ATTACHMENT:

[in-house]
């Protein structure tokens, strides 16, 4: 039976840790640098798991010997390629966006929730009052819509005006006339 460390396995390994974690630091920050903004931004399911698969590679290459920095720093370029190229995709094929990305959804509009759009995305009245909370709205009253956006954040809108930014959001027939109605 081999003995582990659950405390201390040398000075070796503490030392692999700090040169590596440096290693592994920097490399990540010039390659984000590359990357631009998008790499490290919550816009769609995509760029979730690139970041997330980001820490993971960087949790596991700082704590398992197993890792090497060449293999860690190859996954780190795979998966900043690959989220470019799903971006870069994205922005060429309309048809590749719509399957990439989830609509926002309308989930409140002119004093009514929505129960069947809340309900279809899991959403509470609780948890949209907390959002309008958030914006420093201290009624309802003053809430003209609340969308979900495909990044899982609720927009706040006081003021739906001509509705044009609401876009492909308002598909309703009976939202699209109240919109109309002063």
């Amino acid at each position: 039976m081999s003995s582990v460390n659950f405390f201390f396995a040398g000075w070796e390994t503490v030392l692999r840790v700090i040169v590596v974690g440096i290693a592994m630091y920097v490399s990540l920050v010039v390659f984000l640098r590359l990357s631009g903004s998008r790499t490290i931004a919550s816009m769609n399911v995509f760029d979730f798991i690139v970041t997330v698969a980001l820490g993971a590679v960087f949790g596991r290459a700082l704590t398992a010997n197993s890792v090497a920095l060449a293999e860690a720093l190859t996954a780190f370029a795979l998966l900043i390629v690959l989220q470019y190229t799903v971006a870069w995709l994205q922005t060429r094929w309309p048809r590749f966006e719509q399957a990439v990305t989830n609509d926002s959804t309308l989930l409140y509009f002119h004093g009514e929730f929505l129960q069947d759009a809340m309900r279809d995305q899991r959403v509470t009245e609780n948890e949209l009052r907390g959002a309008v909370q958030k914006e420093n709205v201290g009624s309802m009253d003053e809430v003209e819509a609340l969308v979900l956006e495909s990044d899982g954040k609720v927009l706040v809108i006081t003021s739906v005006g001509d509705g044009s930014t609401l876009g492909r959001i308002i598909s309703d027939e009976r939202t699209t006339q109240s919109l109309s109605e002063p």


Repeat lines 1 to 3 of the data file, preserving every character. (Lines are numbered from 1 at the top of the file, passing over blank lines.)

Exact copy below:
[in-house]
């Protein structure tokens, strides 16, 4: 039976840790640098798991010997390629966006929730009052819509005006006339 460390396995390994974690630091920050903004931004399911698969590679290459920095720093370029190229995709094929990305959804509009759009995305009245909370709205009253956006954040809108930014959001027939109605 081999003995582990659950405390201390040398000075070796503490030392692999700090040169590596440096290693592994920097490399990540010039390659984000590359990357631009998008790499490290919550816009769609995509760029979730690139970041997330980001820490993971960087949790596991700082704590398992197993890792090497060449293999860690190859996954780190795979998966900043690959989220470019799903971006870069994205922005060429309309048809590749719509399957990439989830609509926002309308989930409140002119004093009514929505129960069947809340309900279809899991959403509470609780948890949209907390959002309008958030914006420093201290009624309802003053809430003209609340969308979900495909990044899982609720927009706040006081003021739906001509509705044009609401876009492909308002598909309703009976939202699209109240919109109309002063």
């Amino acid at each position: 039976m081999s003995s582990v460390n659950f405390f201390f396995a040398g000075w070796e390994t503490v030392l692999r840790v700090i040169v590596v974690g440096i290693a592994m630091y920097v490399s990540l920050v010039v390659f984000l640098r590359l990357s631009g903004s998008r790499t490290i931004a919550s816009m769609n399911v995509f760029d979730f798991i690139v970041t997330v698969a980001l820490g993971a590679v960087f949790g596991r290459a700082l704590t398992a010997n197993s890792v090497a920095l060449a293999e860690a720093l190859t996954a780190f370029a795979l998966l900043i390629v690959l989220q470019y190229t799903v971006a870069w995709l994205q922005t060429r094929w309309p048809r590749f966006e719509q399957a990439v990305t989830n609509d926002s959804t309308l989930l409140y509009f002119h004093g009514e929730f929505l129960q069947d759009a809340m309900r279809d995305q899991r959403v509470t009245e609780n948890e949209l009052r907390g959002a309008v909370q958030k914006e420093n709205v201290g009624s309802m009253d003053e809430v003209e819509a609340l969308v979900l956006e495909s990044d899982g954040k609720v927009l706040v809108i006081t003021s739906v005006g001509d509705g044009s930014t609401l876009g492909r959001i308002i598909s309703d027939e009976r939202t699209t006339q109240s919109l109309s109605e002063p």